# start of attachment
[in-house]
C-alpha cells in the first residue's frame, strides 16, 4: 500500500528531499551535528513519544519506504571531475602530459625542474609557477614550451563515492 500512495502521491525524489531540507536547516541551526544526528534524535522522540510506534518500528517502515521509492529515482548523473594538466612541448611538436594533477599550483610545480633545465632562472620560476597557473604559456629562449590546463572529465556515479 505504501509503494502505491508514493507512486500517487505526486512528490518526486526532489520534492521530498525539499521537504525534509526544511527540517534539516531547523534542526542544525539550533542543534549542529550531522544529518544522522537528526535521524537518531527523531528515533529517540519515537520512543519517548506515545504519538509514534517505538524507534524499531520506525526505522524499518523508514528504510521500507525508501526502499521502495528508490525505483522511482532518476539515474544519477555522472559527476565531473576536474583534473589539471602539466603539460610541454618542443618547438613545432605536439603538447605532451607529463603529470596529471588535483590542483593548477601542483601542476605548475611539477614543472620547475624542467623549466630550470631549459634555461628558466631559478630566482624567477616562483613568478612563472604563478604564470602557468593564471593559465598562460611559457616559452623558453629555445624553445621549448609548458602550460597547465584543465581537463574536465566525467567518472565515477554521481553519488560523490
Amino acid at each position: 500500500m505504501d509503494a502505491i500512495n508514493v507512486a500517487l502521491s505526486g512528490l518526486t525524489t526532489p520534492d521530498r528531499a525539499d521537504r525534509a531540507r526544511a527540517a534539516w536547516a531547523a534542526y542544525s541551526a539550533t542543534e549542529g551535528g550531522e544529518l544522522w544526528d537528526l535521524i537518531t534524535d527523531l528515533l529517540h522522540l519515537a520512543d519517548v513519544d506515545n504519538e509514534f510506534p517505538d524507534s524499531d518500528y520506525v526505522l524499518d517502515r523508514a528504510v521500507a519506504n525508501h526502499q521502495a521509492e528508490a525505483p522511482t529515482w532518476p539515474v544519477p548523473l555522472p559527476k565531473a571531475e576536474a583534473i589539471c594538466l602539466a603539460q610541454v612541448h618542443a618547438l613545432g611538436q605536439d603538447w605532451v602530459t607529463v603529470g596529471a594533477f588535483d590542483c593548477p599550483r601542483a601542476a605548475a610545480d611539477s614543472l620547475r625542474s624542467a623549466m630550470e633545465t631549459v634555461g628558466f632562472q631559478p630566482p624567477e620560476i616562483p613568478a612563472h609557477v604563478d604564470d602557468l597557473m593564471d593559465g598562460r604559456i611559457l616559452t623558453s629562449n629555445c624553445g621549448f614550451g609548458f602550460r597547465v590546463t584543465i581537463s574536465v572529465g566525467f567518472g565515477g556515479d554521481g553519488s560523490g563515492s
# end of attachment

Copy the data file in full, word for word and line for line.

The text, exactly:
[in-house]
C-alpha cells in the first residue's frame, strides 16, 4: 500500500528531499551535528513519544519506504571531475602530459625542474609557477614550451563515492 500512495502521491525524489531540507536547516541551526544526528534524535522522540510506534518500528517502515521509492529515482548523473594538466612541448611538436594533477599550483610545480633545465632562472620560476597557473604559456629562449590546463572529465556515479 505504501509503494502505491508514493507512486500517487505526486512528490518526486526532489520534492521530498525539499521537504525534509526544511527540517534539516531547523534542526542544525539550533542543534549542529550531522544529518544522522537528526535521524537518531527523531528515533529517540519515537520512543519517548506515545504519538509514534517505538524507534524499531520506525526505522524499518523508514528504510521500507525508501526502499521502495528508490525505483522511482532518476539515474544519477555522472559527476565531473576536474583534473589539471602539466603539460610541454618542443618547438613545432605536439603538447605532451607529463603529470596529471588535483590542483593548477601542483601542476605548475611539477614543472620547475624542467623549466630550470631549459634555461628558466631559478630566482624567477616562483613568478612563472604563478604564470602557468593564471593559465598562460611559457616559452623558453629555445624553445621549448609548458602550460597547465584543465581537463574536465566525467567518472565515477554521481553519488560523490
Amino acid at each position: 500500500m505504501d509503494a502505491i500512495n508514493v507512486a500517487l502521491s505526486g512528490l518526486t525524489t526532489p520534492d521530498r528531499a525539499d521537504r525534509a531540507r526544511a527540517a534539516w536547516a531547523a534542526y542544525s541551526a539550533t542543534e549542529g551535528g550531522e544529518l544522522w544526528d537528526l535521524i537518531t534524535d527523531l528515533l529517540h522522540l519515537a520512543d519517548v513519544d506515545n504519538e509514534f510506534p517505538d524507534s524499531d518500528y520506525v526505522l524499518d517502515r523508514a528504510v521500507a519506504n525508501h526502499q521502495a521509492e528508490a525505483p522511482t529515482w532518476p539515474v544519477p548523473l555522472p559527476k565531473a571531475e576536474a583534473i589539471c594538466l602539466a603539460q610541454v612541448h618542443a618547438l613545432g611538436q605536439d603538447w605532451v602530459t607529463v603529470g596529471a594533477f588535483d590542483c593548477p599550483r601542483a601542476a605548475a610545480d611539477s614543472l620547475r625542474s624542467a623549466m630550470e633545465t631549459v634555461g628558466f632562472q631559478p630566482p624567477e620560476i616562483p613568478a612563472h609557477v604563478d604564470d602557468l597557473m593564471d593559465g598562460r604559456i611559457l616559452t623558453s629562449n629555445c624553445g621549448f614550451g609548458f602550460r597547465v590546463t584543465i581537463s574536465v572529465g566525467f567518472g565515477g556515479d554521481g553519488s560523490g563515492s